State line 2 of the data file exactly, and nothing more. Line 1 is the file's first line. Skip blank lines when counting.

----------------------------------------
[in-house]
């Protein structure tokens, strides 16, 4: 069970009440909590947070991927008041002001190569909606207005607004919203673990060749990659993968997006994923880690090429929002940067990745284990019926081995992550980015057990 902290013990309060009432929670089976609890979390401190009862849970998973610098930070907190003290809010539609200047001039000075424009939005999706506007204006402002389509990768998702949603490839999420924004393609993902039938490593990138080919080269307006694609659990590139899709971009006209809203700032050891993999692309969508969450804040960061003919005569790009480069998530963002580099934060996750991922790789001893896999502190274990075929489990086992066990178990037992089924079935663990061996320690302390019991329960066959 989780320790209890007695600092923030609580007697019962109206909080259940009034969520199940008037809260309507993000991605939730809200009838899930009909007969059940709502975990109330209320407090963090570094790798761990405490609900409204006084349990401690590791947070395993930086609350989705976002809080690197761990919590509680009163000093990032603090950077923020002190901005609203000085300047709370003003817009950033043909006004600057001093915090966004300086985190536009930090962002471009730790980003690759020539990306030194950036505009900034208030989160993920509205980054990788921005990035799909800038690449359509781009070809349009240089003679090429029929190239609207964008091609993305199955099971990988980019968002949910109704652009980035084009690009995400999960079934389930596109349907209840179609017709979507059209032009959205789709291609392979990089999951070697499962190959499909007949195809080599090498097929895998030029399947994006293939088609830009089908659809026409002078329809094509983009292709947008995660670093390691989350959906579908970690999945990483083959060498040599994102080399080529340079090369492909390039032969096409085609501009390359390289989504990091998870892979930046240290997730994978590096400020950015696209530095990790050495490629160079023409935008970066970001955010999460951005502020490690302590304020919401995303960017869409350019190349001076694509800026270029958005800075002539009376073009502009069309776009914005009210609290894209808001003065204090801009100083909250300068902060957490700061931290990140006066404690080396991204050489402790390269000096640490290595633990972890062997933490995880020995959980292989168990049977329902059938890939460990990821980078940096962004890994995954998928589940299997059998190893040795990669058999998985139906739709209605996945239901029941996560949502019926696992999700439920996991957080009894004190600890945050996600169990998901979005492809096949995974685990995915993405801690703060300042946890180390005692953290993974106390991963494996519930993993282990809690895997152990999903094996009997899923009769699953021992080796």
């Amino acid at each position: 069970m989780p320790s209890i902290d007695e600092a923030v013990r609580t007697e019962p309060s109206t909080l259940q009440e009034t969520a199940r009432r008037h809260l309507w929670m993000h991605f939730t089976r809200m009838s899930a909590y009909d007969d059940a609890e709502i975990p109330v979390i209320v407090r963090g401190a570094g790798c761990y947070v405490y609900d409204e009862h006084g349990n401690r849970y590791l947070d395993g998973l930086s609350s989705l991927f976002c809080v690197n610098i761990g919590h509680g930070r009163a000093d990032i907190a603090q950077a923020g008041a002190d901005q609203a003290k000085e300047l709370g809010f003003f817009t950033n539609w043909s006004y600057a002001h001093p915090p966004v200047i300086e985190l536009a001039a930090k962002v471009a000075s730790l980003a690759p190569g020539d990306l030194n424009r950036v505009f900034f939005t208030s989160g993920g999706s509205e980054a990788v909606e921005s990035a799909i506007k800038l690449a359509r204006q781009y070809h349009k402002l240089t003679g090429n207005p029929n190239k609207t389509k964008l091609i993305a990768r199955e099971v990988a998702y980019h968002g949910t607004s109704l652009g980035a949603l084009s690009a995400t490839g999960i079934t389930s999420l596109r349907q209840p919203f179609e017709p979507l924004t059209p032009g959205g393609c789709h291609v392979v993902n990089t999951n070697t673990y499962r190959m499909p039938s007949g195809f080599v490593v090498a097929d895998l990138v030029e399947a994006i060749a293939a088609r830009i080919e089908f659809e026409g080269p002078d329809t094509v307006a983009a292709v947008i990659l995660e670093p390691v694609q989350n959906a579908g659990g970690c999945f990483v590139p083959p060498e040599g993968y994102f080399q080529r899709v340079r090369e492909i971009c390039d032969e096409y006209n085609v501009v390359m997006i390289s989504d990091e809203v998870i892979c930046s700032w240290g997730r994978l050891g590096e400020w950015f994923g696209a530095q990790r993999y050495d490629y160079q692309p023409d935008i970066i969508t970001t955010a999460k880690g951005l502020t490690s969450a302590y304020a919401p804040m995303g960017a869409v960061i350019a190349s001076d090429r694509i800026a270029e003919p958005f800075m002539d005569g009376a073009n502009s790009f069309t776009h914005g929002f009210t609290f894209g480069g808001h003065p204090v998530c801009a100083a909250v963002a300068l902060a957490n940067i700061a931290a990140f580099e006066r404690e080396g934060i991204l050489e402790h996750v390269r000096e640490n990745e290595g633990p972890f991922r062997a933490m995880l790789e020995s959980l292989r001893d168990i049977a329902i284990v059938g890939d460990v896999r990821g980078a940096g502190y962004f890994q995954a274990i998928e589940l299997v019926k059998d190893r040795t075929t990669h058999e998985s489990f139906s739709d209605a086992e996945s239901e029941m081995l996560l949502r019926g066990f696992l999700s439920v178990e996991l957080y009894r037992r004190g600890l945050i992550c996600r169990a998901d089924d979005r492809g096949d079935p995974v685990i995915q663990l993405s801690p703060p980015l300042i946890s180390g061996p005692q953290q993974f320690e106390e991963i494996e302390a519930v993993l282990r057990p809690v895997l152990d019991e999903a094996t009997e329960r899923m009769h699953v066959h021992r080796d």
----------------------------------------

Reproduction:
């Protein structure tokens, strides 16, 4: 069970009440909590947070991927008041002001190569909606207005607004919203673990060749990659993968997006994923880690090429929002940067990745284990019926081995992550980015057990 902290013990309060009432929670089976609890979390401190009862849970998973610098930070907190003290809010539609200047001039000075424009939005999706506007204006402002389509990768998702949603490839999420924004393609993902039938490593990138080919080269307006694609659990590139899709971009006209809203700032050891993999692309969508969450804040960061003919005569790009480069998530963002580099934060996750991922790789001893896999502190274990075929489990086992066990178990037992089924079935663990061996320690302390019991329960066959 989780320790209890007695600092923030609580007697019962109206909080259940009034969520199940008037809260309507993000991605939730809200009838899930009909007969059940709502975990109330209320407090963090570094790798761990405490609900409204006084349990401690590791947070395993930086609350989705976002809080690197761990919590509680009163000093990032603090950077923020002190901005609203000085300047709370003003817009950033043909006004600057001093915090966004300086985190536009930090962002471009730790980003690759020539990306030194950036505009900034208030989160993920509205980054990788921005990035799909800038690449359509781009070809349009240089003679090429029929190239609207964008091609993305199955099971990988980019968002949910109704652009980035084009690009995400999960079934389930596109349907209840179609017709979507059209032009959205789709291609392979990089999951070697499962190959499909007949195809080599090498097929895998030029399947994006293939088609830009089908659809026409002078329809094509983009292709947008995660670093390691989350959906579908970690999945990483083959060498040599994102080399080529340079090369492909390039032969096409085609501009390359390289989504990091998870892979930046240290997730994978590096400020950015696209530095990790050495490629160079023409935008970066970001955010999460951005502020490690302590304020919401995303960017869409350019190349001076694509800026270029958005800075002539009376073009502009069309776009914005009210609290894209808001003065204090801009100083909250300068902060957490700061931290990140006066404690080396991204050489402790390269000096640490290595633990972890062997933490995880020995959980292989168990049977329902059938890939460990990821980078940096962004890994995954998928589940299997059998190893040795990669058999998985139906739709209605996945239901029941996560949502019926696992999700439920996991957080009894004190600890945050996600169990998901979005492809096949995974685990995915993405801690703060300042946890180390005692953290993974106390991963494996519930993993282990809690895997152990999903094996009997899923009769699953021992080796």